nano /root/.ssh/authorized_keys

You will also need to open the SSH configuration file:

nano /etc/ssh/sshd_config

and make sure the following lines exist and are not commented:

RSAAuthentication yes
PubkeyAuthentication yes
AuthorizedKeysFile %h/.ssh/authorized_keys

Save the changes and restart the SSH service:

systemctl restart ssh

That’s it. From now on, you will be using the SSH keys every time you try to connect to your remote server.

2. Generating SSH keys on Windows based system with PuTTY and PuTTYGen

If you are using Windows operating system on your local machine, then you will need PuTTY for connecting to your server via SSH and PuTTYgen to generate your SSH keys. You can download them over here (

To generate the SSH keys, go ahead and start PuTTYGen on your computer.

At the bottom, you can choose the number of bits for your generated key. Type in 4096 and then click on Generate. Start moving your mouse around over the blank area on the PuTTYgen screen in order to generate a unique key based on your mouse movement input.

When the green progress bar fills in, the public key will be generated. You can copy they key and save it inside a .txt file on your computer.

To save the private key, you will need to click on the Save private key button. Additionally, you can also set a Key Passphrase for your private key.

Now you can open PuTTY and to assign the location of your private key, click on SSH under the Connection menu and then click on Auth. Click on the browse button and enter the location of your saved private key file.

Next, we need to upload the public key to your server. To do this, click on Session, enter your IP address and the SSH port number of your server, select SSH for Connection type and click on Open.

You will be asked for your user name and password. You can log in as user root, using your root password.

Once logged in to your server, first create the .ssh directory:

mkdir /root/.ssh

Then create the authorized_keys file inside the .ssh directory and add the contents of your public key inside this file:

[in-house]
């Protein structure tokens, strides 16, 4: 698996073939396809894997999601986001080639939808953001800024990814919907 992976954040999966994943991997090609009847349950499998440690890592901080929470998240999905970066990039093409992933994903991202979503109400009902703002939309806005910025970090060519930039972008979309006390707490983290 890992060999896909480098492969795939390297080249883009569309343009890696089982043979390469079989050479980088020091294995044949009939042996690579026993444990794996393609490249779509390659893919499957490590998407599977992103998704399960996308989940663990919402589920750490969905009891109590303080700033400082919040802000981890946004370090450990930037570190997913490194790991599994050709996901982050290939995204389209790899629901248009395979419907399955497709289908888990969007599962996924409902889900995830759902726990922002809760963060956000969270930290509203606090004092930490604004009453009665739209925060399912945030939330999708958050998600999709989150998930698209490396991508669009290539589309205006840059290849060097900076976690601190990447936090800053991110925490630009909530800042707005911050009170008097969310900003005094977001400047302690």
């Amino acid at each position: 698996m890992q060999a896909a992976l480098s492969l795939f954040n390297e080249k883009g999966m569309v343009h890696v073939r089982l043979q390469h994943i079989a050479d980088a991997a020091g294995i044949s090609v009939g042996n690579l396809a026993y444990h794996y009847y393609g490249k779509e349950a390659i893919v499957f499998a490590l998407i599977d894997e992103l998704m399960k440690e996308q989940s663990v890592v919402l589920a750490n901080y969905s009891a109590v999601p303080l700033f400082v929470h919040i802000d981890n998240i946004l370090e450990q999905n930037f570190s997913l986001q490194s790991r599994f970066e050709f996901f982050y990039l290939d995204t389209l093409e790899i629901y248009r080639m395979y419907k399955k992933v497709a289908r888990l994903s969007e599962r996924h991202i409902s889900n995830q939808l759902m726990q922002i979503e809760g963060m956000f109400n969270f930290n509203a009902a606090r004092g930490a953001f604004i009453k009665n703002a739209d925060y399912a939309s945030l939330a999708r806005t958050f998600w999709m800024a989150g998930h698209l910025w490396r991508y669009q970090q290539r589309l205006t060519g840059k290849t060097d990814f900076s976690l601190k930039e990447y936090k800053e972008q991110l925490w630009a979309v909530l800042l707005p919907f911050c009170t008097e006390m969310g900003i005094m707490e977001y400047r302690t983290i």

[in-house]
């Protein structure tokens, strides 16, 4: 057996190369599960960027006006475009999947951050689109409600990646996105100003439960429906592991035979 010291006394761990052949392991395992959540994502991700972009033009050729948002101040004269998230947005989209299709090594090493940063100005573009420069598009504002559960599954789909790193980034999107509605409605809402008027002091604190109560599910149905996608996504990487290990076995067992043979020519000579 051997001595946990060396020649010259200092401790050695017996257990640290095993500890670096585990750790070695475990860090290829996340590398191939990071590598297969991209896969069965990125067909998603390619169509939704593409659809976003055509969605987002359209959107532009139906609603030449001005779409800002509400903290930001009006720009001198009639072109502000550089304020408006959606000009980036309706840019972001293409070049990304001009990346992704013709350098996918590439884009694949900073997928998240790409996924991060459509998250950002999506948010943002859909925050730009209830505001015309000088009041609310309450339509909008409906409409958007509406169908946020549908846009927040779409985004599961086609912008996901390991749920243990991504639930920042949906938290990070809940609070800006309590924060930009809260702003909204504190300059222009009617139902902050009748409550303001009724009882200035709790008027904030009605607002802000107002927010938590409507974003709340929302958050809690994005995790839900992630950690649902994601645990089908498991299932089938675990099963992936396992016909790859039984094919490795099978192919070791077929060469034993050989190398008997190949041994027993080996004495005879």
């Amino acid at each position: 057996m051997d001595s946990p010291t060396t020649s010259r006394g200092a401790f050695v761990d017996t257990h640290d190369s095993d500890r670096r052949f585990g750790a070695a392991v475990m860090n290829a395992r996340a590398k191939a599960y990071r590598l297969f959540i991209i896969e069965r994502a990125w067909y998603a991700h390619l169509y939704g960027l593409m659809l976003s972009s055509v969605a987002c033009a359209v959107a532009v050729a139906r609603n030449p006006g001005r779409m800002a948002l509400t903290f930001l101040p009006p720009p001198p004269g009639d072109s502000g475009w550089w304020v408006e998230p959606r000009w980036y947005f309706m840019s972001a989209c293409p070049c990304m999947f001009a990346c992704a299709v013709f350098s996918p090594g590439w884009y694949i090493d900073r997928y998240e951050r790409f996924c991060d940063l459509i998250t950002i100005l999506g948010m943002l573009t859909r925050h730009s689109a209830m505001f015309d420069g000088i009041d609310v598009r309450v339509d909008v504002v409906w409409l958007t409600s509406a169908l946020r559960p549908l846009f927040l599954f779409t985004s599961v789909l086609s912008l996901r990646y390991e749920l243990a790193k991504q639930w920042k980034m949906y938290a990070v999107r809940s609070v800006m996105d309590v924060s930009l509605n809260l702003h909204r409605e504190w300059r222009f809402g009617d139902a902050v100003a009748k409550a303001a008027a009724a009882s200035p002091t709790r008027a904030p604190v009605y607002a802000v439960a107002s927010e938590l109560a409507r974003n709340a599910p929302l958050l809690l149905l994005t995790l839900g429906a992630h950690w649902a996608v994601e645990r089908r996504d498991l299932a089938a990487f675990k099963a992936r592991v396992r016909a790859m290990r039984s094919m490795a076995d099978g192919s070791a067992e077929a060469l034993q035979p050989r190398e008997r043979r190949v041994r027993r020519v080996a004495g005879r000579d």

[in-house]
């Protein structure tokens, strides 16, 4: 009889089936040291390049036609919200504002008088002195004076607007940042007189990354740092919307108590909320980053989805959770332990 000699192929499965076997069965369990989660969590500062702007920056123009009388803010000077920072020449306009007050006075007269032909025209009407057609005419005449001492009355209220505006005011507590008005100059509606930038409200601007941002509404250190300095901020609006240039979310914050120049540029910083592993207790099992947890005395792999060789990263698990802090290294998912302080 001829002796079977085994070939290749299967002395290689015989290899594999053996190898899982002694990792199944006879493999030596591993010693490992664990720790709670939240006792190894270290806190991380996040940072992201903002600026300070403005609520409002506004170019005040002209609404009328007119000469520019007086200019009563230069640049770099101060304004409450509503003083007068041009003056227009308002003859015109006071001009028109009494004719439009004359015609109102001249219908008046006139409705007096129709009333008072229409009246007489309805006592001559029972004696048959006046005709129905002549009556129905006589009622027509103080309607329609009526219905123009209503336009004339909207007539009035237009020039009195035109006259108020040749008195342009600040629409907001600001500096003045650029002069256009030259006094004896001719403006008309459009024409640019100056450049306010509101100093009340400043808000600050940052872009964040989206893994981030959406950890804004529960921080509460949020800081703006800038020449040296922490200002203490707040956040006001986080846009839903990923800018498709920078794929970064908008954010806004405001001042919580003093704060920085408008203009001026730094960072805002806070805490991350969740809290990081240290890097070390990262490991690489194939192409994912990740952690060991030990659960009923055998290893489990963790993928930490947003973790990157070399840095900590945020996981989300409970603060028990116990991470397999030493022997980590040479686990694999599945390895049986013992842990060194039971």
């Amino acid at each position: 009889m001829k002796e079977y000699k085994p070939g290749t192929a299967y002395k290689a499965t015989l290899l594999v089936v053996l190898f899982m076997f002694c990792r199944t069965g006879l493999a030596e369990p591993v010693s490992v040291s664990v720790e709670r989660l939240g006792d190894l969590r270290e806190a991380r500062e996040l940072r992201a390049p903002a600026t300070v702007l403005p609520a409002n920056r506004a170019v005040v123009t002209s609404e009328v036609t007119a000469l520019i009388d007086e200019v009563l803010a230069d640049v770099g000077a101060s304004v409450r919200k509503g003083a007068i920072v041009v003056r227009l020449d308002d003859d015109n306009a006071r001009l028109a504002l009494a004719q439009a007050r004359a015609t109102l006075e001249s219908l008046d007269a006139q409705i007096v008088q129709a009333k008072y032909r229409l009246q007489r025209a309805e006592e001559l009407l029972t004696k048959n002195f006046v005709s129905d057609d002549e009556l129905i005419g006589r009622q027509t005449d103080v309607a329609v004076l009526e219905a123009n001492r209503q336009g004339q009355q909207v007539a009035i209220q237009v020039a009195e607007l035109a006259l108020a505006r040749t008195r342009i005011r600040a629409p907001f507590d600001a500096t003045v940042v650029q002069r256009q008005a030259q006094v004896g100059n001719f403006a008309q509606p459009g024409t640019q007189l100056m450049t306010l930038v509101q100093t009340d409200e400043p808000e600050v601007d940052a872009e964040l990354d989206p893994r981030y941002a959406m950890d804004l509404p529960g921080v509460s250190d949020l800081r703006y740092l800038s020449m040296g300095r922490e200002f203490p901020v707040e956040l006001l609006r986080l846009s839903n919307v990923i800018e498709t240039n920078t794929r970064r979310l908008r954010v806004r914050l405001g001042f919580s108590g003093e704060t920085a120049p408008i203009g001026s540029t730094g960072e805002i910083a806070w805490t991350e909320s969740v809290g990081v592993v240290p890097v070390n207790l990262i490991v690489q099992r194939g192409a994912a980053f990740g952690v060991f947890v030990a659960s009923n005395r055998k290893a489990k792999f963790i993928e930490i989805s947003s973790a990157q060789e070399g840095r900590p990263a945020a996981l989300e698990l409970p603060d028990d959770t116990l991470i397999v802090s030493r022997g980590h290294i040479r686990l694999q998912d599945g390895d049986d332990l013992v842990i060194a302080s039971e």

nano /root/.ssh/authorized_keys

You can also open the SSH configuration file on your server with:

nano /etc/ssh/sshd_config

and make sure that the following lines exist and are not commented:

RSAAuthentication yes
PubkeyAuthentication yes
AuthorizedKeysFile %h/.ssh/authorized_keys

If any changes have been made, dont forget to restart the sshd service with:

systemctl restart ssh

With this, the SSH keys has been succesfully configurad.You can now disconnect from your server and exit PuTTY. The next time your try to connect to your server, PuTTY will use the public key that you have set up in order to establish the connection.

3. Disable Password Authentication

Once you have successfuly configured the SSH keys using either of the above methods and you made sure that you can login to your server using SSH key based authentication, you can disable password based authentication to your server. This will add additional layer of security and will prevent all brute force attacks towards your server.

To disable the password-based authentication, open the SSH configuration file with:

nano /etc/ssh/sshd_config

And uncomment the following line and set its value to “no”:

PasswordAuthentication no

Restart the sshd service with:

systemctl restart ssh

That’s it. You have successfully set up SSH keys on your Ubuntu 16.04 VPS.